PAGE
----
Tatung Advert - September 1984
From The Micro User
A Complete Colour Micro With No Hidden Extras for Around £499
Designed entirely by Tatung UK, an offshoot of Taiwan's largest company, the Einstein was aimed vaguely at the business market, but with a Zilog Z80A processor could also emulate the 48K ZX Spectrum, via an add-on.
It was also popular as a development machine, thanks to its reliability and ease of use. The pseudonymous Joff, a programmer for games software-house Ocean, and who was using an Einstein to port Konami's arcade titles to Z80-based machines, said of it that "the assembler is brilliant, a pleasure to use".
It had a 40-column display, 3-channel sound and, apart from its 3" 500K Teac floppy drive, could almost have been an MSX machine.
Its retail price put in the expensive end of the market - £500 would be around £1,890 in 2024 terms, but in the summer of 1985 Tatung joined in with the price wars raging at the time by chopping £150 (£540) off the price of the 64K model.
There was even a bundle containing the Einstein plus 3" drive, colour monitor and £190-worth of software for £500, putting it up against Amstrad's CPC 664.
Both the Tatung and the Amstrad had limitations when it came to running the venerable CP/M operating system - the Amstrad had too little memory and the Einstein only had a 40-column screen, which meant CP/M was unusable.
However Tatung fixed its shortcomings with the release of an 80-column module, and with the price cut was finally giving the Amstrad a run for its money.
This seemed to spur some interest in the market, so much so that Geoff Lynch of Southampton-based CP/M specialists Xitan was taken to grumbling about having to field calls from Dixons branch managers wanting software for the 10,000 Einsteins the High-Street retailer had bought in the previous two months.
It was unlucky timing as it all started happening after Xitan had already "gently run down" its CP/M output.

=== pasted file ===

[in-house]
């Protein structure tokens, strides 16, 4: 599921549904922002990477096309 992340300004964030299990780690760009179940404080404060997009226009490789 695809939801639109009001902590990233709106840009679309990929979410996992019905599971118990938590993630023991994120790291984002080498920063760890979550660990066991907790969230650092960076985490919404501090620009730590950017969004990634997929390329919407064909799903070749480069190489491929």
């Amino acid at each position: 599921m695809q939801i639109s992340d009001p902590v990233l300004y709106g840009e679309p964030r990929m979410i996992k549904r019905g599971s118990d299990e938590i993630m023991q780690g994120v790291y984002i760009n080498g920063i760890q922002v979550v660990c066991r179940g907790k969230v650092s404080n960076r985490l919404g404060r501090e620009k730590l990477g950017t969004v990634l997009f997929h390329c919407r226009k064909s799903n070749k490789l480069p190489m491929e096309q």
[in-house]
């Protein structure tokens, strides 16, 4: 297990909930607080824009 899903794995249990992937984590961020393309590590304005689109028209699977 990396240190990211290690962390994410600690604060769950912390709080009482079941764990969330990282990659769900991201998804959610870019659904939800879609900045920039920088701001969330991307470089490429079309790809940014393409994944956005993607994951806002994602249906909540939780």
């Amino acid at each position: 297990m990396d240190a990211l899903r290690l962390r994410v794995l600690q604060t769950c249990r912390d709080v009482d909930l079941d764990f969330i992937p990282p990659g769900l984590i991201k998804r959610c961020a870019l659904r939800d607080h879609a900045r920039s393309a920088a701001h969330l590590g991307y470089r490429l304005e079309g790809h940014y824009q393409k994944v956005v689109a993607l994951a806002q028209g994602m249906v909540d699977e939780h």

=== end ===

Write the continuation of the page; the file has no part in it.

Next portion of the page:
Back in the spring of 1985, Tatung was vigorously denying rumours of a new machine - a confession which could sometimes be fatal to the prospects of an existing computer.
Tatung's Tony Adams said of the current Einstein that if was selling "quite happily", even though sales had only been about 14,000 up to that point, which was well short of the company's expected output of 200,000 machines through the year.
The company had also recently announced 70 redundancies, following the merger of its computer and television divisions, although that left 800 people still employed in Telford.
However, by the end of 1985, Tatung finally admitted that it was working on a new machine, but insisted that it would be backwards-compatible with its current model.
The new machine would have 80-column display and have 128, 256 or 512K memory.
By the spring of 1986 the new machine still hadn't appeared, although its spec was now refined to 256K RAM, stereo sound and 512 colors.
It was now due to be out by the end of summer, and was expected to be "competitive with Amstrad", which had very much become the company's competition thanks to their shared heritage in the Z80.
The add-on which allowed the Einstein to run Spectrum programs was also released at the end of 1985 and cost around £30 (£100 in 2024 money).
Unrelated to any of this, Tatung was also having to fend off questions about its recently-exposed "no smiling or laughing" policy at the factory in Bridgenorth where Einsteins were made.
Somewhat lost in translation, the Taiwanese management apparently meant simply that the workforce should have a serious attitude when using dangerous machinery.
The Bridgenorth factory in Shropshire was formerly that of Decca's consumer electronics division, which Tatung had bought in 1981.
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